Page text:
Published January 13, 2015
Up to 50 Pakistani troops were missing amid fierce fighting Monday with pro-Taliban militants near the Afghan border that has already left scores dead, the army said.
The troops disappeared after militants attacked security posts and a foot patrol near the town of Mir Ali in the North Waziristan region, an army statement said.
The fighting comes as Gen. Pervez Musharraf tries to secure another term as president vowing to shore up Pakistan's troubled effort against Islamic extremism.
It also coincides with a change of command in the Pakistani army, which is suffering heavy losses in an escalating confrontation with militants who have seized control of swaths of territory near the frontier.
The army said earlier that about 60 suspected militants and 20 soldiers had died in two major clashes in North Waziristan on Sunday.
A security official in Miran Shah, the region's main town, said army helicopters and jets bombarded militant positions in several villages in the region.
He said informers had told security forces that two Arabs who were low-ranking al-Qaida men and an Uzbek died in the second battle in an area called Malagam.
About a dozen civilians, including women and children, died when a stray mortar struck their home in Mir Ali, said the official, who spoke on condition of anonymity because he was not authorized to speak to the media. It was unclear who fired the mortar.
Asked about reported civilian deaths on Geo television on Monday, army spokesman Maj. Gen. Waheed Arshad said security forces had fired only at targets from which they were being attacked.
Some residents fleeing villages located near Mir Ali were arriving in Miran Shah on Monday.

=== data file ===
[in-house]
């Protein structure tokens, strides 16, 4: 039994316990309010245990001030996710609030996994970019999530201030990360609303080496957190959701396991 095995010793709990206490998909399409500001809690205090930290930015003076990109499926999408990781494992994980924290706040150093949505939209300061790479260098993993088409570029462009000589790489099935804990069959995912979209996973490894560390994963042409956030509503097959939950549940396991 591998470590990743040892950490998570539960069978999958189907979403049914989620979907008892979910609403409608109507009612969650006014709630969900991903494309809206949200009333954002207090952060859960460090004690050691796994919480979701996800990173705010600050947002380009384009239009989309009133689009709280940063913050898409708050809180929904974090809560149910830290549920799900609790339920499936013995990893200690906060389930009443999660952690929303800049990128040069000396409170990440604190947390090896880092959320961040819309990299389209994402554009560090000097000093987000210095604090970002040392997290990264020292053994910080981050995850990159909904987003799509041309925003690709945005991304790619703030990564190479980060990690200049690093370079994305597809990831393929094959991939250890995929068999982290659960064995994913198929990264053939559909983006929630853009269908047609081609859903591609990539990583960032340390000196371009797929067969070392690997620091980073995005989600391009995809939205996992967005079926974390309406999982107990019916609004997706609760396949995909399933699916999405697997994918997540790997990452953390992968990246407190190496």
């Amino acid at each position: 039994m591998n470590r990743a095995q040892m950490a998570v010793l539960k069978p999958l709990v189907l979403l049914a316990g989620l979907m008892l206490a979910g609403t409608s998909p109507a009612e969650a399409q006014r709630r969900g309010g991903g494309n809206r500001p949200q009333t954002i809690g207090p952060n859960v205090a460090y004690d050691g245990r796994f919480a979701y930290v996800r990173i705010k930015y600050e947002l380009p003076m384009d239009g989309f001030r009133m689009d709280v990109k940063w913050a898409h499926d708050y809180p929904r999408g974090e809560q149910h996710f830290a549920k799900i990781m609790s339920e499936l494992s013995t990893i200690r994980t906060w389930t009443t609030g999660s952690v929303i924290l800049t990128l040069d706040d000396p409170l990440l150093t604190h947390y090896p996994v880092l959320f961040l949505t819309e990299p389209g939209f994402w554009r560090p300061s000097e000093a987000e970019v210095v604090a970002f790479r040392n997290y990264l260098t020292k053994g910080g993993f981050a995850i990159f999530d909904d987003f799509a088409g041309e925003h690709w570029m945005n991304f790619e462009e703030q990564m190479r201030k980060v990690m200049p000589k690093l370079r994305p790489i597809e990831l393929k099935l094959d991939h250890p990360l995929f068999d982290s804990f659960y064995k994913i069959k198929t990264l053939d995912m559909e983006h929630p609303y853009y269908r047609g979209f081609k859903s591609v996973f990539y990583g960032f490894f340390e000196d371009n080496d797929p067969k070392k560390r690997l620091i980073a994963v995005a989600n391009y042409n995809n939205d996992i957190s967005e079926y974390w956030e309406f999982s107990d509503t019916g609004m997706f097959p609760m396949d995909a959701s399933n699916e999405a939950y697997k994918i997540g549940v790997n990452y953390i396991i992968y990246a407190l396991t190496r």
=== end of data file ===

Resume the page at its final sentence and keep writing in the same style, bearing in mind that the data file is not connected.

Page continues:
"Oh God! Kill those who killed our innocent people and made us homeless," said Ahsan Ullah. He said about 300 people had left the area.
Pakistan sent troops into its rugged, semiautonomous frontier region for the first time after Taliban and al-Qaida militants took refuge there from the U.S.-led invasion of Afghanistan in 2001.
On-off fighting has killed hundreds of Pakistani troops and militants and flared again in July after the army stormed a radical mosque in the capital, Islamabad, and sent more forces into the border region.
Despite the fighting, American officials who count Musharraf as a key counterterrorism ally claim the area has become a safe haven for al-Qaida and a rear base for Taliban guerrillas fighting NATO troops in Afghanistan.
The renewed fighting comes after the collapse of peace deals under which tribal elders were supposed to take over security in return for a withdrawal of security forces.
The army has suffered scores of casualties this year, many of them in suicide bombings. It is also trying to secure the release of more than 200 soldiers seized in the South Waziristan region at the end of August.
Musharraf has called for moderate political forces to join forces after parliamentary elections due by January to defeat spreading extremism.
He has also vowed to quit as army chief before starting a new presidential term, probably in mid-November, meaning much of the responsibility will fall to his successor.
Gen. Ashfaq Kayani, who took over Monday as vice chief of army staff, is to inherit the top job as soon as Musharraf vacates it.